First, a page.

The nursing staff. A member of the nursing staff will review your medical history and ask about any allergies you may have and any medicines you may be taking. It may be helpful to make a list of your medical history, allergies, and medications before you leave for the hospital so you don’t forget. This is especially important for people with hydrocephalus. A condition associated with hydrocephalus, myelomeningoceles, also known as spina bifida, can cause some people to develop a potentially life-threatening allergy to latex. The nurse will also make sure that you are healthy enough to have surgery by checking your blood pressure, heart rate, temperature, and breathing rate.
The anesthetist. The anesthetist is the healthcare professional whose job it is to make sure you do not feel any pain during your surgery. You will actually be sleeping throughout the procedure and wake up after it’s over. Your anesthetist may be a doctor (called an anesthesiologist) or a certified registered nurse anesthetist (or CRNA). This person will ask you about your height, weight, and age, as well as about any other surgeries you have had and whether you or a member of your family has ever had a problem with anesthesia.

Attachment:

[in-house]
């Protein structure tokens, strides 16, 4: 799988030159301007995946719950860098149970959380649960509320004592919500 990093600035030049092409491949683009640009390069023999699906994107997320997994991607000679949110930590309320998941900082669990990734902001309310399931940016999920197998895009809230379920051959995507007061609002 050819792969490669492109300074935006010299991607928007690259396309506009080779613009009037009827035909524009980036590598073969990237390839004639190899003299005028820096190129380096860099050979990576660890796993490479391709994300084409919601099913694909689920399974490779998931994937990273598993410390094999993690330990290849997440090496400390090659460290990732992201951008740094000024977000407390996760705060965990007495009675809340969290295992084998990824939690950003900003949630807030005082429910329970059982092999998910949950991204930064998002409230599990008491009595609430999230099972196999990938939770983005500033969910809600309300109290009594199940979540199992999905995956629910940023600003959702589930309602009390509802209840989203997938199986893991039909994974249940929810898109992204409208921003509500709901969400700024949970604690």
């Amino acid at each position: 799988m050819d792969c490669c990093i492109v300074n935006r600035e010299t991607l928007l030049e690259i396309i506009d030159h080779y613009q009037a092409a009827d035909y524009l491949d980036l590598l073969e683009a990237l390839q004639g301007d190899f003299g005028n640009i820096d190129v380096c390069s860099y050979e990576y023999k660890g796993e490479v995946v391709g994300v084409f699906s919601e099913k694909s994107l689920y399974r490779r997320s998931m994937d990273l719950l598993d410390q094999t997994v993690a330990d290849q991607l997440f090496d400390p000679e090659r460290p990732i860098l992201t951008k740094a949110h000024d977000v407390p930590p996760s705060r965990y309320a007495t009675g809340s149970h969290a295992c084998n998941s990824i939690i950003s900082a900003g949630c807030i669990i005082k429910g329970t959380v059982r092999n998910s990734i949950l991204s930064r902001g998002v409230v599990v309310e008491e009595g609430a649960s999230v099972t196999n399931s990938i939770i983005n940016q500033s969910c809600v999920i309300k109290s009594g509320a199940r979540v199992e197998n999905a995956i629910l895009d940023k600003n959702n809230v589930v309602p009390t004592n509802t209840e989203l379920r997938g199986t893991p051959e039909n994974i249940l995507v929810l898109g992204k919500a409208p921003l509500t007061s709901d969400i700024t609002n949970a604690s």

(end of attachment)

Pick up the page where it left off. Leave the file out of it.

The anesthetist may also ask you about any allergies you have and any medications you are taking, even though you may have already discussed this with the nurse. He or she may also ask you other questions about your health and physical condition. Be prepared to answer these questions to the best of your ability, and prepare some questions of your own. You may want to ask about the type of anesthesia you will have, how it will be given to you, and if there are any side effects.
Endoscopic Third Ventriculostomy (ETV) Surgery